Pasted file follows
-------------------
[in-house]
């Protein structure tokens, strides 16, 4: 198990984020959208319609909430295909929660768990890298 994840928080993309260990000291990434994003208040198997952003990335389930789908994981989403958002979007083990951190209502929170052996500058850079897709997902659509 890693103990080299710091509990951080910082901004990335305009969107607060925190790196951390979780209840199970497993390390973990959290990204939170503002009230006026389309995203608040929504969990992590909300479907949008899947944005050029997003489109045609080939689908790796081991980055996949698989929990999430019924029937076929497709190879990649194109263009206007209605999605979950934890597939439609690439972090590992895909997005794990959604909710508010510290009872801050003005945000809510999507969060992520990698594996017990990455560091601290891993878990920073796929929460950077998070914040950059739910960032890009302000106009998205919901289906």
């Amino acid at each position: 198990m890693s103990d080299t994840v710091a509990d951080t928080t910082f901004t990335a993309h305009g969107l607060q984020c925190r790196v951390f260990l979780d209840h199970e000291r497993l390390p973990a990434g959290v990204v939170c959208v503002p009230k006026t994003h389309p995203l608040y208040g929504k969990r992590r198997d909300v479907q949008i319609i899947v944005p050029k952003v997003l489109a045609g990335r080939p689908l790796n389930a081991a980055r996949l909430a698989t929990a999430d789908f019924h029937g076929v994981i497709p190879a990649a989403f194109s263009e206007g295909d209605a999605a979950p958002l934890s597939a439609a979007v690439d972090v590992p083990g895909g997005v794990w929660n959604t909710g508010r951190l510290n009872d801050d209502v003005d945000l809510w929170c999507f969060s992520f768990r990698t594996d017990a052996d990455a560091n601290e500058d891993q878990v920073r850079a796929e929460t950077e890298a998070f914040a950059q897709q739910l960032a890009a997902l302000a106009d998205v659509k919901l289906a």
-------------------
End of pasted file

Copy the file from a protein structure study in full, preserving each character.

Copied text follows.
[in-house]
């Protein structure tokens, strides 16, 4: 198990984020959208319609909430295909929660768990890298 994840928080993309260990000291990434994003208040198997952003990335389930789908994981989403958002979007083990951190209502929170052996500058850079897709997902659509 890693103990080299710091509990951080910082901004990335305009969107607060925190790196951390979780209840199970497993390390973990959290990204939170503002009230006026389309995203608040929504969990992590909300479907949008899947944005050029997003489109045609080939689908790796081991980055996949698989929990999430019924029937076929497709190879990649194109263009206007209605999605979950934890597939439609690439972090590992895909997005794990959604909710508010510290009872801050003005945000809510999507969060992520990698594996017990990455560091601290891993878990920073796929929460950077998070914040950059739910960032890009302000106009998205919901289906």
């Amino acid at each position: 198990m890693s103990d080299t994840v710091a509990d951080t928080t910082f901004t990335a993309h305009g969107l607060q984020c925190r790196v951390f260990l979780d209840h199970e000291r497993l390390p973990a990434g959290v990204v939170c959208v503002p009230k006026t994003h389309p995203l608040y208040g929504k969990r992590r198997d909300v479907q949008i319609i899947v944005p050029k952003v997003l489109a045609g990335r080939p689908l790796n389930a081991a980055r996949l909430a698989t929990a999430d789908f019924h029937g076929v994981i497709p190879a990649a989403f194109s263009e206007g295909d209605a999605a979950p958002l934890s597939a439609a979007v690439d972090v590992p083990g895909g997005v794990w929660n959604t909710g508010r951190l510290n009872d801050d209502v003005d945000l809510w929170c999507f969060s992520f768990r990698t594996d017990a052996d990455a560091n601290e500058d891993q878990v920073r850079a796929e929460t950077e890298a998070f914040a950059q897709q739910l960032a890009a997902l302000a106009d998205v659509k919901l289906a």